POEM: To Un-Jar Your Thinking

My point is not to jar your thinking.

My point is to un-jar your thinking.

This two-line poem, with a simple wordplay, addresses a fundamental dichotomy that is present in much of our life that may appear so subtle that it is oftentimes missed.  To jar one’s thinking is almost the opposite of un-jarring one’s thinking, yet, they also strike us as being very similar.  They both imply a significant movement, even an epiphany.  Eliciting such a significant movement in one’s thinking and/or perspective is exactly what I try to achieve with my wordplay and perpetual twists.  Still, the act of jarring one’s thinking connotes something more forceful, even violent.  While the act of un-jarring one’s thinking is akin to a release or letting go.  The act of letting go can easily be mistaken for some inaction or some passivity, when, in fact, it can be a very profound act.  Simply reflect on the difference between giving up and letting go.  If this is not immediately evident to you, then just wait a few years, life is bound to teach you this.

Jarring one’s thinking is more narrowly focused and implies a more specific intent of where to lead someone.  Jarring one’s thinking is more directive.  Un-jarring one’s thinking connotes a more nonspecific and open-ended beginning with an indeterminate number of possibilities.  This strikes me as an approach more appropriate to the complexities and infinite possibilities of life.  There’s no question that I have a particular perspective.  I am definitely not shy in trying to jar other people’s thinking into a particular way that I think is better.  However, an infinitely better purpose of mine would be to un-jar your thinking, creating a way of thinking that is not bound by my own particular perspective, but transcends it.  While I would like to take credit for helping create a launching place for another’s freedom, I truly relish another’s original thinking, un-jarred by my particular mode of thinking, and hopefully reflecting back to me something original that I can add to my experiences.  This is infinitely better for myself and the other than having another parrot back my own prepackaged thoughts, even when they are thoughts of genius.  In this case the point is probably simply to think outside the jar, because that’s where most everything is; and certainly the most interesting stuff.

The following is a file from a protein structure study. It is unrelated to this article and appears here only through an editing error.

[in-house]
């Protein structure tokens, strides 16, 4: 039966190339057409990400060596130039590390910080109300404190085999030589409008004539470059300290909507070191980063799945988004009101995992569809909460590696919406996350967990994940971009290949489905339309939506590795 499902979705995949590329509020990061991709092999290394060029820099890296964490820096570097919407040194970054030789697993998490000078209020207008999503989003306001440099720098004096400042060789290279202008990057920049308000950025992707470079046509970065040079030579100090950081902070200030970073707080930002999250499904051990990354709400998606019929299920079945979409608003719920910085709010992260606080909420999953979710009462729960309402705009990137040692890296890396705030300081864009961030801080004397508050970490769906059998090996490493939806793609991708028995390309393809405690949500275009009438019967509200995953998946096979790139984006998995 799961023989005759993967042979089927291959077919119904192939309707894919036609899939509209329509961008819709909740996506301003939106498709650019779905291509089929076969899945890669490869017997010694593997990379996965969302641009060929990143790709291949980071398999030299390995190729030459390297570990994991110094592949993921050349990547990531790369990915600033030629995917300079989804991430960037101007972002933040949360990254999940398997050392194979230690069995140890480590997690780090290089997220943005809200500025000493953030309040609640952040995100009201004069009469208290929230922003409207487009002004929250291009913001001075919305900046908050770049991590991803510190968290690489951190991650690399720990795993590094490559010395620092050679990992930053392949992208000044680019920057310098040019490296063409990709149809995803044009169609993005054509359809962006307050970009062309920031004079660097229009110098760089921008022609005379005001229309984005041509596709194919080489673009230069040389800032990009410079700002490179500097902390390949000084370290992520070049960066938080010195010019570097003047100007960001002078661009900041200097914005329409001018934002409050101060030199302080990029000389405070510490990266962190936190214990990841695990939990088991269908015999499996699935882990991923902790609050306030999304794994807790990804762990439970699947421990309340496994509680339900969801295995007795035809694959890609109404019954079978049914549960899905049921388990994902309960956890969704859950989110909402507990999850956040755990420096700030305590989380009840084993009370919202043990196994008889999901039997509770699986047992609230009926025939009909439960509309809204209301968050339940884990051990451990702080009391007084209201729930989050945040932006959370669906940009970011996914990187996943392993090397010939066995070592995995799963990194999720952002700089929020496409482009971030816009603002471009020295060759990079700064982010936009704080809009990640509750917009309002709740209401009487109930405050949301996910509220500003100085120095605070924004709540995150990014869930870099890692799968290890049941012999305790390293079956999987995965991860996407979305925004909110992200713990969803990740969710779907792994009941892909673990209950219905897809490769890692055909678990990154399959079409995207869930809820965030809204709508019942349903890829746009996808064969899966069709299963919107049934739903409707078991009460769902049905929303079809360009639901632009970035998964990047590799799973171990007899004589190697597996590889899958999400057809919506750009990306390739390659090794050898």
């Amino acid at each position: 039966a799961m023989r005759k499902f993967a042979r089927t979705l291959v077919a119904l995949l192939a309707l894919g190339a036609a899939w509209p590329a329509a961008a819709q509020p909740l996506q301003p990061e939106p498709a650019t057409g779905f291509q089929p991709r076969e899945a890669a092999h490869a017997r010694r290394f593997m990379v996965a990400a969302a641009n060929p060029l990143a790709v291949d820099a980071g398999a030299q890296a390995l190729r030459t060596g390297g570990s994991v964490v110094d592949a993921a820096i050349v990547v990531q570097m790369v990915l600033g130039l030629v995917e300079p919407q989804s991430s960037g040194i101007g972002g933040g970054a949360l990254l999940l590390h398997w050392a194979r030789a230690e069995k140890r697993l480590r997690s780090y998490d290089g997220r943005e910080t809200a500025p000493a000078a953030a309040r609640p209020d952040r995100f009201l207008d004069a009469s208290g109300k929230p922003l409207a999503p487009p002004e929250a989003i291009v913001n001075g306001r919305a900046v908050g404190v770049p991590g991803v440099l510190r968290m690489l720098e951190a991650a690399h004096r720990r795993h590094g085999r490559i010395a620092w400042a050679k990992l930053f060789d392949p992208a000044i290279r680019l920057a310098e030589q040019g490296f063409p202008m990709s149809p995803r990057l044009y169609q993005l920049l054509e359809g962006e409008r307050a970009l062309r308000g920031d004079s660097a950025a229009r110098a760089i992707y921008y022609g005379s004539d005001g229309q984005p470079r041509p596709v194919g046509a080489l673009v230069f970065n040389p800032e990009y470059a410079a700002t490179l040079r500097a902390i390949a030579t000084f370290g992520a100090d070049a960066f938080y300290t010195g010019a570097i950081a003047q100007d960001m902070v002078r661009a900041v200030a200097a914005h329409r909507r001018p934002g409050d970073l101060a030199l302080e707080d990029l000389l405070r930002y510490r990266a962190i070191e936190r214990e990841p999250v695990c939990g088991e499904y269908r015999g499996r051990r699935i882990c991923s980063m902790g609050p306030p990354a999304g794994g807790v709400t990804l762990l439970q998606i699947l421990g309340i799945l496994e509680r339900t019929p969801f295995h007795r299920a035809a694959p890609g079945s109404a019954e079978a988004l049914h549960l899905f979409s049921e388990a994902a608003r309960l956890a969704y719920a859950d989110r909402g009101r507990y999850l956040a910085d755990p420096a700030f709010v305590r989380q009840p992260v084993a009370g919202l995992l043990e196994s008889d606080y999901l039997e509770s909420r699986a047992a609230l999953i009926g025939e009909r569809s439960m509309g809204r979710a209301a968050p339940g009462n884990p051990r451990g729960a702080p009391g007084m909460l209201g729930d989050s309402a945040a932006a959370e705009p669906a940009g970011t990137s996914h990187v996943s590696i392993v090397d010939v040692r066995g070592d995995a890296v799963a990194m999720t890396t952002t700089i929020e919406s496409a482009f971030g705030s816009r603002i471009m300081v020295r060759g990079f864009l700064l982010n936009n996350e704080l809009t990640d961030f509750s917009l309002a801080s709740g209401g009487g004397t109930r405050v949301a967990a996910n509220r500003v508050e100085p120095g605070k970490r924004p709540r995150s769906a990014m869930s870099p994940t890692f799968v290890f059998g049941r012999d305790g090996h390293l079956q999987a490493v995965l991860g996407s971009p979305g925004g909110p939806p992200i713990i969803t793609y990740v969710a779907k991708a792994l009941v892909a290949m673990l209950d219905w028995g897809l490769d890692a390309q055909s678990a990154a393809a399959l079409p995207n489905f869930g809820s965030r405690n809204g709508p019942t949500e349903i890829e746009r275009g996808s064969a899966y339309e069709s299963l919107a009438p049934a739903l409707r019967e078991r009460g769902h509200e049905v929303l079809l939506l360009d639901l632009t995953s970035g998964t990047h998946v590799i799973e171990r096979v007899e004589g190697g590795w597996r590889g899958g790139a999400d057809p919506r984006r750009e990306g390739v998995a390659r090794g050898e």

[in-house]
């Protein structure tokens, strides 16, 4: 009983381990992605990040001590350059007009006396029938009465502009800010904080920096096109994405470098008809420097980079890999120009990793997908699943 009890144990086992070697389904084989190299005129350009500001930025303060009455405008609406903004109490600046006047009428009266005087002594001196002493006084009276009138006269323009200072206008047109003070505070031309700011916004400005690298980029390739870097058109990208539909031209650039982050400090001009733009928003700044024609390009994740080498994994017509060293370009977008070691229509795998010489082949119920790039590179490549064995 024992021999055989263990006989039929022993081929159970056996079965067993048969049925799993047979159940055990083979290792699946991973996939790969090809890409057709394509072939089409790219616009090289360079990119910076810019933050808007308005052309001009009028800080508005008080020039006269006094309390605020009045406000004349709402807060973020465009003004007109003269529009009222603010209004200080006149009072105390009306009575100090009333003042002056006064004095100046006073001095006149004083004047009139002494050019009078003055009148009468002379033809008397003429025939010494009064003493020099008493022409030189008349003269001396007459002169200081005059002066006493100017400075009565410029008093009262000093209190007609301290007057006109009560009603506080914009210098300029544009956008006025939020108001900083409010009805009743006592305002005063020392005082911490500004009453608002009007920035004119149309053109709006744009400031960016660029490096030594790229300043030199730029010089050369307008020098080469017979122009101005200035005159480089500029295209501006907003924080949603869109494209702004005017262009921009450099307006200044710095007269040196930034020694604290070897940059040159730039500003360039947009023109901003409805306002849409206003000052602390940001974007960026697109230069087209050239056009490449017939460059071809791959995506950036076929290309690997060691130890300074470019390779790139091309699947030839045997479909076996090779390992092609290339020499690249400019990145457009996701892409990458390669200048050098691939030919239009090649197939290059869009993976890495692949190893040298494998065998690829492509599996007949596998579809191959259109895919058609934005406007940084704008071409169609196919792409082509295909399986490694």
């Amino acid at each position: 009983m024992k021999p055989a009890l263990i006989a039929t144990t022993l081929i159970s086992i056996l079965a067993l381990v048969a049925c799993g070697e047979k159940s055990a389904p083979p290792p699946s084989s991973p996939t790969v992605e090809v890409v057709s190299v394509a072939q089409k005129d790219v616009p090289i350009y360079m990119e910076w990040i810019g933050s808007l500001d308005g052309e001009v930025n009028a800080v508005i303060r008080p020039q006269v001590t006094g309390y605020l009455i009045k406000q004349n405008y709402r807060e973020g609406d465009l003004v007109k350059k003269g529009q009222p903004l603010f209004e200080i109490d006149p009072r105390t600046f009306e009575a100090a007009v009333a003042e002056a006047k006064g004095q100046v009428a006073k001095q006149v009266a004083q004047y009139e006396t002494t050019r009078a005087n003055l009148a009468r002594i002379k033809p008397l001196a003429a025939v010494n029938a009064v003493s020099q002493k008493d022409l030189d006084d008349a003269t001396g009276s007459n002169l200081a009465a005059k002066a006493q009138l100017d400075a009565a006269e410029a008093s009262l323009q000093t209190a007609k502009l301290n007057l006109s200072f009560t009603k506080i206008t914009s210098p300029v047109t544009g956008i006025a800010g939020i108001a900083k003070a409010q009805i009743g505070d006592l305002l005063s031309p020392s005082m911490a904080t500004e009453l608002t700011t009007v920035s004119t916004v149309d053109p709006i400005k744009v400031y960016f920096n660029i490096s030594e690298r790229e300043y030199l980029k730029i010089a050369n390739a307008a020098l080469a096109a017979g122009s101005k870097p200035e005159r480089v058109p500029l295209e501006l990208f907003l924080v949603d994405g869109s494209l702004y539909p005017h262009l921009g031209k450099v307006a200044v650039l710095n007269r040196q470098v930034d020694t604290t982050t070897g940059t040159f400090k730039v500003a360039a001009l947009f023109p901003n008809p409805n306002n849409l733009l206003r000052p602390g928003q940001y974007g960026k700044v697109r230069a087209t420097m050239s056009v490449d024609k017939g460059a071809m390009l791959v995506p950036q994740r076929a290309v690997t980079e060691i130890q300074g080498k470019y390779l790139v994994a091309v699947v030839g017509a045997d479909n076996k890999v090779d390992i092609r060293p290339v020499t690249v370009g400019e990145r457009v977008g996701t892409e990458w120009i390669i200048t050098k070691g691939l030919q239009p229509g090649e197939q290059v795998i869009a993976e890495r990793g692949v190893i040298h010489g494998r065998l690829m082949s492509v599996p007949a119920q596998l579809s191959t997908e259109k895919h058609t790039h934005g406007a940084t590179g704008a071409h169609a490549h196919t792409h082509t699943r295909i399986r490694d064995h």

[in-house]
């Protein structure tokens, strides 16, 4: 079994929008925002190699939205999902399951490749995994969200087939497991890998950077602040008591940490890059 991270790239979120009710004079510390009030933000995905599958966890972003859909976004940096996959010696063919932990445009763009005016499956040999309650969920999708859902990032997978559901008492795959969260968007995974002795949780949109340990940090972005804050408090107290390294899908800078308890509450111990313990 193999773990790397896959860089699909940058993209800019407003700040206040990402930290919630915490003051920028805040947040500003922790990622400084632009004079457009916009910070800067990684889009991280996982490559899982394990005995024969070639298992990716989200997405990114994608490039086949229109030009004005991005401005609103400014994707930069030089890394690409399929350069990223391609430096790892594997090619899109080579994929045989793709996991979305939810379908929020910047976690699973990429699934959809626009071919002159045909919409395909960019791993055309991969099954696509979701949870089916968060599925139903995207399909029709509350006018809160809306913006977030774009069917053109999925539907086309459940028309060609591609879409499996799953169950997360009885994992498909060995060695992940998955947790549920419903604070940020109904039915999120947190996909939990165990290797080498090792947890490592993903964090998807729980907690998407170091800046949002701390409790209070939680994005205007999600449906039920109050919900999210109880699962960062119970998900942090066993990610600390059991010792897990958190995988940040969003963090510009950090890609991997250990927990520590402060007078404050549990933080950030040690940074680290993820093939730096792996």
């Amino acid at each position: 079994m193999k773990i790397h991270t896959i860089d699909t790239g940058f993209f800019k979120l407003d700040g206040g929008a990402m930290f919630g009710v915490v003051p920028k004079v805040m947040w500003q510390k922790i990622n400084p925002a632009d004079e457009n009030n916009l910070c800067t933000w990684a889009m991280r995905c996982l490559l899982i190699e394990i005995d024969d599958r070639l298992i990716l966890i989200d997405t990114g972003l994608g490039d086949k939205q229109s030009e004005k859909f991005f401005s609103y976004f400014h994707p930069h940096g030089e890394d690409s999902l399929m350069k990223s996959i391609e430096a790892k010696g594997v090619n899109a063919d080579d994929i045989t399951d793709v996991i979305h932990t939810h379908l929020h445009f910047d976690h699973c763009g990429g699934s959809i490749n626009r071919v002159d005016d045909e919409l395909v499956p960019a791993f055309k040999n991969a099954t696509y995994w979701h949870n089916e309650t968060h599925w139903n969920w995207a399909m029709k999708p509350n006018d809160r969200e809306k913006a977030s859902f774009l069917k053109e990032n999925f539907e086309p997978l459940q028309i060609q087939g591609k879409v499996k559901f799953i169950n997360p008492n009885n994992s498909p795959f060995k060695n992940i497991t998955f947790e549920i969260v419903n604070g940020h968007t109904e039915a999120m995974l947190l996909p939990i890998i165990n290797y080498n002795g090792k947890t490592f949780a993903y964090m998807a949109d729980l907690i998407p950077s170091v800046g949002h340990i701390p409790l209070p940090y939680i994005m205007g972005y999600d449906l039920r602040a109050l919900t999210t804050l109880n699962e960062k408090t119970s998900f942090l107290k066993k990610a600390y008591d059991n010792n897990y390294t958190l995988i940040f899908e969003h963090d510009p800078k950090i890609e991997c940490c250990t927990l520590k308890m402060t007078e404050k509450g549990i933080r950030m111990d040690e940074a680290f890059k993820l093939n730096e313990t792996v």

A final note, for those really wanting to delve into the meaning of particular words, is on the word “point.”  The word “purpose” could have just as well been used in this poem would’ve lost very little of its meaning.  However, I chose “point” for a specific reason.  A point in a mathematical context is a singularity in space denoted by three coordinates XYZ.  In mathematics, a point does not actually exist in two or three dimensions, where humans inhabit — that would require two or three points.  In the context of meaning, rather than simply denoting a place in space, a point is the confluence between multiple concepts that most clearly represents those multiple concepts.  If unclear when speaking about a multitude of ideas, someone may say “get to the point.”  Thus, the word “point” is a conceptual pun that captures both the particularity of jarring one’s thinking and the transcendence of un-jarring one’s thinking.  The paradoxes of life seem to reside in this mystical place where both the oneness and the myriad things meet.  Conceptual puns are not surprising, are very common, and, in fact, unavoidable, since language is basically symbols representing or referring to something else, i.e., this is that.  My point being, that language is inherently metaphorical and will be rife with metaphors.  Consequently, the power of the pun is inescapable!

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